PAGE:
SEP 24, 2020 4:09 PM PDT

Extreme Isolation can Cause Physical Brain Changes

WRITTEN BY: Tiffany Dazet

By this point in the year, you’ve either heard or uttered the phrase “quarantine brain.” While the actual cognitive or physiological effects of COVID-19-induced social distancing and remote work have yet to be quantified, many are certainly feeling like something is off. A recent report from Scientific American took a closer look at how isolation in extreme environments physically impacts the brain.

To understand the impacts of long-term isolation, researchers studied a crew of Antarctic researchers who spent 14 months on the deserted continent. According to this report, researchers were shocked to discover that actual physical changes occurred in the crew members’ brains. According to the report, their brains were “profoundly altered” in just 14 months as most crew members lost volume in part of the hippocampus. While this research does not account for the abilities that they lost, the report considered these changes similar to those seen in the brains of patients with depression or Alzheimer’s disease.

Scientific American reports that these brain changes are similar to those of prisoners who have spent time in solitary confinement. According to Scientific American, scientists believe that these prisoners develop post-traumatic stress disorder or depression due to social isolation and sensory deprivation. Additionally, as stated in the video, an analysis of 3,000 psychological studies published by researchers earlier this year showed high rates of PTSD in those who underwent quarantine during recent pandemics.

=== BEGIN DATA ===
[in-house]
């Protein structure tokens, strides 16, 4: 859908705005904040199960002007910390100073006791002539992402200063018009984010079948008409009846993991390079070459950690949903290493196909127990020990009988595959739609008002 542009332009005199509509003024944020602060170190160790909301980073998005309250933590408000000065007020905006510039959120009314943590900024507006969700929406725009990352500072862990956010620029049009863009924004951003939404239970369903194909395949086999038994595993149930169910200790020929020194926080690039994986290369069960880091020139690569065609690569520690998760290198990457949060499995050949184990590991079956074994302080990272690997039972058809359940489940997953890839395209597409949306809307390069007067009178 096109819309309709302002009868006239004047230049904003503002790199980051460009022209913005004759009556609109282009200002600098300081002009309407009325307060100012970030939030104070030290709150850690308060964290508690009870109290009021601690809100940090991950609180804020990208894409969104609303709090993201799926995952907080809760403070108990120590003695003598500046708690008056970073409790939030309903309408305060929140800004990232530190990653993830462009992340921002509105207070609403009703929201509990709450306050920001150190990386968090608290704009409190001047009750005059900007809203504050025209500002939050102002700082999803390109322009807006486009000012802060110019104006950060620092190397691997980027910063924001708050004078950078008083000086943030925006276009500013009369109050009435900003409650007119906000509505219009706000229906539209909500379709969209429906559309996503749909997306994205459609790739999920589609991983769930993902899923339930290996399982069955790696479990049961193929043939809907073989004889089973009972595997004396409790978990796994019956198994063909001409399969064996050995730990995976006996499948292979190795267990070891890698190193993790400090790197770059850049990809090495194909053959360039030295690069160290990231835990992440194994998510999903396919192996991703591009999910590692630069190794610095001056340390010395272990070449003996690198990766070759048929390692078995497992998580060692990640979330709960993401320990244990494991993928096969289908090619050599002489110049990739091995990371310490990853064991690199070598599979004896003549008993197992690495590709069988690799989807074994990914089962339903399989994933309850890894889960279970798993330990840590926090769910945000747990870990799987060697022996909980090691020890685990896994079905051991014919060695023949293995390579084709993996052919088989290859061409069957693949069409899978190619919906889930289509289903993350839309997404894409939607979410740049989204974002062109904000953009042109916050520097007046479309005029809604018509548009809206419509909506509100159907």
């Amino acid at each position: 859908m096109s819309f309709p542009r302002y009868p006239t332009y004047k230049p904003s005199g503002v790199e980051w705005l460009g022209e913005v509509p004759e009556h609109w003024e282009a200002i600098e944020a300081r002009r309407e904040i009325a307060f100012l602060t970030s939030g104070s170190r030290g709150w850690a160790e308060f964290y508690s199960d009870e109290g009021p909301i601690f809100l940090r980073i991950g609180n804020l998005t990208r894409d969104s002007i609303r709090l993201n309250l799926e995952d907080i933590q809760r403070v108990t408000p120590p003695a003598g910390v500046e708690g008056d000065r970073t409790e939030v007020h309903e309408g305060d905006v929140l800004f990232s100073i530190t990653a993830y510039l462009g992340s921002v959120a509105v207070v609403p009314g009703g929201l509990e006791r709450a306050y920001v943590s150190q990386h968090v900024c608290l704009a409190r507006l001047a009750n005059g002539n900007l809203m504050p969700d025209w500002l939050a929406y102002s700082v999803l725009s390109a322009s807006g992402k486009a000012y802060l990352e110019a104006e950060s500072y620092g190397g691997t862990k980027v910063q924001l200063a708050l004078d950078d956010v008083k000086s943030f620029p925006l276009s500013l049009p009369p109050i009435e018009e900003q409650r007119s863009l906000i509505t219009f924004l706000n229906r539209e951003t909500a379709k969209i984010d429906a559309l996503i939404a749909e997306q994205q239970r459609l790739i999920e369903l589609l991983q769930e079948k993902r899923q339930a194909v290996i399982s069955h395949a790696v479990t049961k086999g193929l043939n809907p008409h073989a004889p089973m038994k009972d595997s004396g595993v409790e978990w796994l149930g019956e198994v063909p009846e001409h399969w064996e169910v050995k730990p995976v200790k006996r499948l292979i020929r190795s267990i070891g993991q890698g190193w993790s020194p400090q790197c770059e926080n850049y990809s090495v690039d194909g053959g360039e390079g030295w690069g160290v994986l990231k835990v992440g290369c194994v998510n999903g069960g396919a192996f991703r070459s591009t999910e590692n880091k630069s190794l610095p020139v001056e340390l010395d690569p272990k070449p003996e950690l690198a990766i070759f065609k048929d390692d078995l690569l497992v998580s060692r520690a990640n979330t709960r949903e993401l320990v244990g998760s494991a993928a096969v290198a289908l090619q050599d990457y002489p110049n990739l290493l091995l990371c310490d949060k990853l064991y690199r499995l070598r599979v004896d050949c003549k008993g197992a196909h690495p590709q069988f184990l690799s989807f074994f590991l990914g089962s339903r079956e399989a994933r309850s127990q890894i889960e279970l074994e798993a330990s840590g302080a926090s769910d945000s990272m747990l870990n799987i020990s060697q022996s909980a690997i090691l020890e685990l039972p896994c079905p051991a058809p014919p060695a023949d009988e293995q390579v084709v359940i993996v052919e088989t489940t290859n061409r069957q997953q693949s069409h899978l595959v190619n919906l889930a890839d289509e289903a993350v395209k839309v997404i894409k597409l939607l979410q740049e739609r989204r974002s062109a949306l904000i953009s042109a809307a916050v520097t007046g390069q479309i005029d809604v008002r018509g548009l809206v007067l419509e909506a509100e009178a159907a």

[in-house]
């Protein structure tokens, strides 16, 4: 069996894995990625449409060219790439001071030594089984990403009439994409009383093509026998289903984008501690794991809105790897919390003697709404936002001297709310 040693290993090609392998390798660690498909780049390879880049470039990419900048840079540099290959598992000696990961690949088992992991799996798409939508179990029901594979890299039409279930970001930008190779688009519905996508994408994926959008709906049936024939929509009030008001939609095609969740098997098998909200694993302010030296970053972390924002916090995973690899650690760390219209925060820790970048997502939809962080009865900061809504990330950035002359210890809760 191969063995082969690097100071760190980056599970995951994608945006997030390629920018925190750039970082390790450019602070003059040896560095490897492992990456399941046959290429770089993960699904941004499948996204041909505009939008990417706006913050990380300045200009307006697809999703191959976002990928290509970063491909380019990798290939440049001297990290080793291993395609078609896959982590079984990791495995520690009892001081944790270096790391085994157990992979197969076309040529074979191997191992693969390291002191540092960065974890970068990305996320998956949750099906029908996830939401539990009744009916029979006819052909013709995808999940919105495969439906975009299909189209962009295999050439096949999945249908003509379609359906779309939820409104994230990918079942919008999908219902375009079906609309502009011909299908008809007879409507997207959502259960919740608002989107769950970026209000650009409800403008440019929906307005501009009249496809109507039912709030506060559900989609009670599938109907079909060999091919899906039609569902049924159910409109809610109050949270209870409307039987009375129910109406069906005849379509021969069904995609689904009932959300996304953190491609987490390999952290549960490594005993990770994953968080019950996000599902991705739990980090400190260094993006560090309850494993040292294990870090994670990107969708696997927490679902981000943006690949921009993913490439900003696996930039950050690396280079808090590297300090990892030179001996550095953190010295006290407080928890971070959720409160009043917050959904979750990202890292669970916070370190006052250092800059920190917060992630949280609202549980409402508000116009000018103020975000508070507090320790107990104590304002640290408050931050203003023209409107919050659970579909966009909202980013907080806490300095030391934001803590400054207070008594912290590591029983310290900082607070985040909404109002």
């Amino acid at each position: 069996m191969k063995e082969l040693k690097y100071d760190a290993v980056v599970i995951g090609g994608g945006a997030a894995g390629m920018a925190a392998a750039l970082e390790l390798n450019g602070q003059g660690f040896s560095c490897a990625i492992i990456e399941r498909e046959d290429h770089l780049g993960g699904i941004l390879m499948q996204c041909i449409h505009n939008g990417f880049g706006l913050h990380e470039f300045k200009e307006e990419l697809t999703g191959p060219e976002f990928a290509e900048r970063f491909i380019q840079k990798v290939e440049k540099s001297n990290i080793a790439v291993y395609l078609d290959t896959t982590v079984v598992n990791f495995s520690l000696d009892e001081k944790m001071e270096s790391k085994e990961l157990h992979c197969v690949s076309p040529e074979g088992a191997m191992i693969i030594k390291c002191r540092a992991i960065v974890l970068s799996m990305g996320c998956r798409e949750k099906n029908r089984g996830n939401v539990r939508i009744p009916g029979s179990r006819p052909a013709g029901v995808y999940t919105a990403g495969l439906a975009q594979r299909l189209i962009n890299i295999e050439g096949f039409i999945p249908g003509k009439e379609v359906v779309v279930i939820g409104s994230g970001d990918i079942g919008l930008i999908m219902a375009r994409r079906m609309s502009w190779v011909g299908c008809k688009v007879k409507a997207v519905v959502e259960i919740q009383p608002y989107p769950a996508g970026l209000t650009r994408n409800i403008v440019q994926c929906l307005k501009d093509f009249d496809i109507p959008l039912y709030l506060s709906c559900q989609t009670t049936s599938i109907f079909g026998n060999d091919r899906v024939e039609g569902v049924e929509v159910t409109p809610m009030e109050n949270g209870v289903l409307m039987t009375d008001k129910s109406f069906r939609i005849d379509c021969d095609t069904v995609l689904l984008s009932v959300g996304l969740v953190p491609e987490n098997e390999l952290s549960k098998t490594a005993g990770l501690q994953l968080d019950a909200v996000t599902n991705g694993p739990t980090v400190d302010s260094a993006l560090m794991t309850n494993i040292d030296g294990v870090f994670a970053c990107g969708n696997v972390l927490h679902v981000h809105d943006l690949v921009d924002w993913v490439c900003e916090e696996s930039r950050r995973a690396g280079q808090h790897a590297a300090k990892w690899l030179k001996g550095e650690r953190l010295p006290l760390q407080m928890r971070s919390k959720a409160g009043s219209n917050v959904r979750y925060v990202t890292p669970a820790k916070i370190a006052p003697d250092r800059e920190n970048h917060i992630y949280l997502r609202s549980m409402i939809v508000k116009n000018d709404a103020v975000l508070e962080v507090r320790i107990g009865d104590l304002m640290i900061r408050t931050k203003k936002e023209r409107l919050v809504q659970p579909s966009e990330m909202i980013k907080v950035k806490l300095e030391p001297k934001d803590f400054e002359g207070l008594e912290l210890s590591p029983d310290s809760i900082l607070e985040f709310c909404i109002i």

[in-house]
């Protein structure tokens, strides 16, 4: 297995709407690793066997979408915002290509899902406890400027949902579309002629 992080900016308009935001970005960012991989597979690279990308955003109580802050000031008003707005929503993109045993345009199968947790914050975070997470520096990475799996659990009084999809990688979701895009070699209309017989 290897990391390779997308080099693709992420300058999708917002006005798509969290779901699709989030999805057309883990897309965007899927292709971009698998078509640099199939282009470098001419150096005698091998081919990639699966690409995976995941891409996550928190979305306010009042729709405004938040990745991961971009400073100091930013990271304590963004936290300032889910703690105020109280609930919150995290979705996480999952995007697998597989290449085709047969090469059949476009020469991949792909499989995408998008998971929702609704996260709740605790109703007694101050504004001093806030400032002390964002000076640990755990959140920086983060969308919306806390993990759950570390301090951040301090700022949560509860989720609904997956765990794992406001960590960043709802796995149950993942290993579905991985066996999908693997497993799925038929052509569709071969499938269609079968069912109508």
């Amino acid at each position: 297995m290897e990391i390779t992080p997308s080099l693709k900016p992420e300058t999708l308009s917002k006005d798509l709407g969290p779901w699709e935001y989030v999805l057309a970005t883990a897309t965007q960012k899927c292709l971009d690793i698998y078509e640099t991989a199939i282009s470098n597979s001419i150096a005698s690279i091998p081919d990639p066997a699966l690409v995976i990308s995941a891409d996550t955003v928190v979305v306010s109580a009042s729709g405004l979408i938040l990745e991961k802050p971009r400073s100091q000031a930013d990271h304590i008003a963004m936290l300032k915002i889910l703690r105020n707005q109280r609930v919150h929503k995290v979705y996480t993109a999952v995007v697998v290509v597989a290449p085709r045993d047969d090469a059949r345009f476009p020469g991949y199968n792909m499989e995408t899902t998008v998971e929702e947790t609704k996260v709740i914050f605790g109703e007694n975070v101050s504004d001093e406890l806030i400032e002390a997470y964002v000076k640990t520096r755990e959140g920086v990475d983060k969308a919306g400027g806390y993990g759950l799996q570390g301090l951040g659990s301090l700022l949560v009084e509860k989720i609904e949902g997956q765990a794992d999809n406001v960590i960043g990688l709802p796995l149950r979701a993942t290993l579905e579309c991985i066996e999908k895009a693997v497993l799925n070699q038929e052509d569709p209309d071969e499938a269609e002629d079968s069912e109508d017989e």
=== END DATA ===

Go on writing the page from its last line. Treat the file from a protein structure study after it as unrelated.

Recent research using mice has demonstrated that brain damage induced by isolation goes far beyond the hippocampus region. Scientists studied the stress response and Tac2 signaling in mice that were isolated from one other for weeks. While they showed aggression and other violent social behavior, the stress response throughout the brain surprised researchers the most. The isolated mice featured Tac2 and additional stress signaling molecules across many parts of the brain, not just in the regions expected by the researchers (such as the amygdala).

As Scientific American reported, some experts consider confinement a positive experience and point to astronauts as a leading example. However, as clarified in the video, astronauts are chosen for their resilience and also receive support from programs designed to help their physical and interpersonal reintegration on Earth.

While the cases illustrated by Scientific American are extreme examples, they’re bold examples of how humans quickly adapt to extreme environments and situations. Although most humans are unlikely to experience this level of brain alteration from COVID-19 social distancing, Scientific American reminds that proper exercise, an antioxidant-rich diet, and deep REM sleep are essential for a healthy hippocampus.

Sources: Scientific American

About the Author
  • Tiffany grew up in Southern California, where she attended San Diego State University. She graduated with a degree in Biology with a marine emphasis, thanks to her love of the ocean and wildlife. With 13 years of science writing under her belt, she now works as a freelance writer in the Pacific Northwest.
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